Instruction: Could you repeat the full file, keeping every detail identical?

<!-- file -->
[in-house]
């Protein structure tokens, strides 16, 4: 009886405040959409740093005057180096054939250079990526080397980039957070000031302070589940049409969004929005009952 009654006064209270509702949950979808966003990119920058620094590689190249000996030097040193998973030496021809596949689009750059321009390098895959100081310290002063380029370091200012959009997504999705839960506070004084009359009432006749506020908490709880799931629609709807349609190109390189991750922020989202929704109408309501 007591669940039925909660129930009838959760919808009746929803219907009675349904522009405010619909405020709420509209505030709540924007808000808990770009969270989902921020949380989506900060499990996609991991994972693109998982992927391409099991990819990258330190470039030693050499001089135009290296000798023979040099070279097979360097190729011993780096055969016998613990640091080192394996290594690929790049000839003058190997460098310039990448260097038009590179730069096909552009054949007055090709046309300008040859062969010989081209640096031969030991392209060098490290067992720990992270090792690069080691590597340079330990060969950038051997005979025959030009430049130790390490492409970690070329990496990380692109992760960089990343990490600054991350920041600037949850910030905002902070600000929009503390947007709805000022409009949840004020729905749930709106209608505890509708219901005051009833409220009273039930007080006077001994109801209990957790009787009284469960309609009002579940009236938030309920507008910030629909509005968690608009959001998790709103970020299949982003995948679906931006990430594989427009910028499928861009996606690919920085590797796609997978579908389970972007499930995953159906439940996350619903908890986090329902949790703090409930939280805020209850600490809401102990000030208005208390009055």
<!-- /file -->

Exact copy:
[in-house]
């Protein structure tokens, strides 16, 4: 009886405040959409740093005057180096054939250079990526080397980039957070000031302070589940049409969004929005009952 009654006064209270509702949950979808966003990119920058620094590689190249000996030097040193998973030496021809596949689009750059321009390098895959100081310290002063380029370091200012959009997504999705839960506070004084009359009432006749506020908490709880799931629609709807349609190109390189991750922020989202929704109408309501 007591669940039925909660129930009838959760919808009746929803219907009675349904522009405010619909405020709420509209505030709540924007808000808990770009969270989902921020949380989506900060499990996609991991994972693109998982992927391409099991990819990258330190470039030693050499001089135009290296000798023979040099070279097979360097190729011993780096055969016998613990640091080192394996290594690929790049000839003058190997460098310039990448260097038009590179730069096909552009054949007055090709046309300008040859062969010989081209640096031969030991392209060098490290067992720990992270090792690069080691590597340079330990060969950038051997005979025959030009430049130790390490492409970690070329990496990380692109992760960089990343990490600054991350920041600037949850910030905002902070600000929009503390947007709805000022409009949840004020729905749930709106209608505890509708219901005051009833409220009273039930007080006077001994109801209990957790009787009284469960309609009002579940009236938030309920507008910030629909509005968690608009959001998790709103970020299949982003995948679906931006990430594989427009910028499928861009996606690919920085590797796609997978579908389970972007499930995953159906439940996350619903908890986090329902949790703090409930939280805020209850600490809401102990000030208005208390009055």